February 20, 2004

Marriage, Again

Longtime readers know I generally favor gay marriage, but that I haven't written about the topic in quite a while, even as it's sprung into the headlines. The reason is ambivalence: Despite my support for gay couples seeking to wed on both coasts, I can't say I entirely approve of how this coming about.

As Instapundit has pointed out, the Goodridge decision in Massachusetts, which demands gay marriage, is far less persuasive than the the Baker decision that led to civil unions in Vermont, and I'm wary in any case of reading into constitutions things that their authors (in the case of Goodridge, the settlers of colonial Massachusetts) would not have imagined.

As for Mayor Newsom in San Francisco, I see little distinction between his actions and those of Judge Roy Moore in Alabama, with his Ten Commandments monument. The rule of law demands that public officials uphold their oaths of office.

I don't object in principle, obviously, to non-democratic checks against majoritarian tyranny, but there is a simple utilitarian problem with imposing social change undemocratically, in that it can create more problems then it solves, as with the corrosive polarization of the abortion debate in the wake of Roe vs. Wade. I fear that the debate over marriage is headed down the abortion road. (The other day I saw, for the first time, a car in suburban Baltimore with an anti-gay marriage bumper sticker.)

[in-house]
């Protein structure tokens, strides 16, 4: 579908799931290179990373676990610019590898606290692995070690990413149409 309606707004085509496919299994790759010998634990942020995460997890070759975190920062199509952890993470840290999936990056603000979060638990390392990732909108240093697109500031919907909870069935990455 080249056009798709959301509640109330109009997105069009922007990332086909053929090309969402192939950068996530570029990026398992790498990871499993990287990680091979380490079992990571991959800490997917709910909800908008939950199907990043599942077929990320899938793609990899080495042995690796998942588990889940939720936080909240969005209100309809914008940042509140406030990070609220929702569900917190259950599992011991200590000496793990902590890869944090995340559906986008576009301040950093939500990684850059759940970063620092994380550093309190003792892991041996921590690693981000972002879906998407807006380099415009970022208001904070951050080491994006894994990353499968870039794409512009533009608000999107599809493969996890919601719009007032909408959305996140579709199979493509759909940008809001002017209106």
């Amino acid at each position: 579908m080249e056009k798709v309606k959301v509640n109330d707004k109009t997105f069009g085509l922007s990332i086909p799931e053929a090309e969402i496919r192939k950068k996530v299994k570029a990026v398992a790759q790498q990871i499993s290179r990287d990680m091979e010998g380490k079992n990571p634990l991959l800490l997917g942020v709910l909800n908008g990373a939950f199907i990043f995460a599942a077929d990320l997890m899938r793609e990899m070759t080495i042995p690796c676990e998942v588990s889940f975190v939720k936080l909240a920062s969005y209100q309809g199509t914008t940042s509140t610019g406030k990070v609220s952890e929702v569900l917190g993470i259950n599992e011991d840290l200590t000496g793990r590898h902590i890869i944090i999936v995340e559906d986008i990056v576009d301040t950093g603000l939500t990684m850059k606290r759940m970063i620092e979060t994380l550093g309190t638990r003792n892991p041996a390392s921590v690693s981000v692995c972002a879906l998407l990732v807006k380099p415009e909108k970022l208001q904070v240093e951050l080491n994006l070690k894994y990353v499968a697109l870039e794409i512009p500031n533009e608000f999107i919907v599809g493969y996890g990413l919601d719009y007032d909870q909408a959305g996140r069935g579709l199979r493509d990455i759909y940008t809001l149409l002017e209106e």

Nick Shulz has an excellent column today on conservative ambivalence over this issue. He writes:

Lots of younger conservatives think of themselves as tolerant, freedom-loving and possessing metropolitan sensibilities; but they also revere tradition and aren't comfortable with needlessly monkeying around with old institutions. The issue of same-sex marriage sits atop the intersection of these values.
I face a different but related problem; I value rationalism, and after studying the issue I find myself unpersuaded by the various sociological arguments against same-sex marriage of Stanley Kurtz, Maggie Gallagher, et al.; and also unnerved by the manner in which gay marriage is arriving.

Schulz suggests that ambivalent conservatives might find solace in the approach of Jonathan Rauch (who has long influenced my thinking on this topic), who proposes an alternative to the Federal Marriage Amendment that many conservatives are now signing on to: a constitutionalized Defense of Marriage Act, reading simply, "Nothing in this Constitution requires any state or the federal government to recognize anything other than the union of one man and one woman as a marriage." I think I could support that, and I might urge states to similarly constrain judicial activism at the state level. I would also, of course, urge state legislatures to legalize gay marriage.

Posted by John Tabin at February 20, 2004 11:09 PM
Comments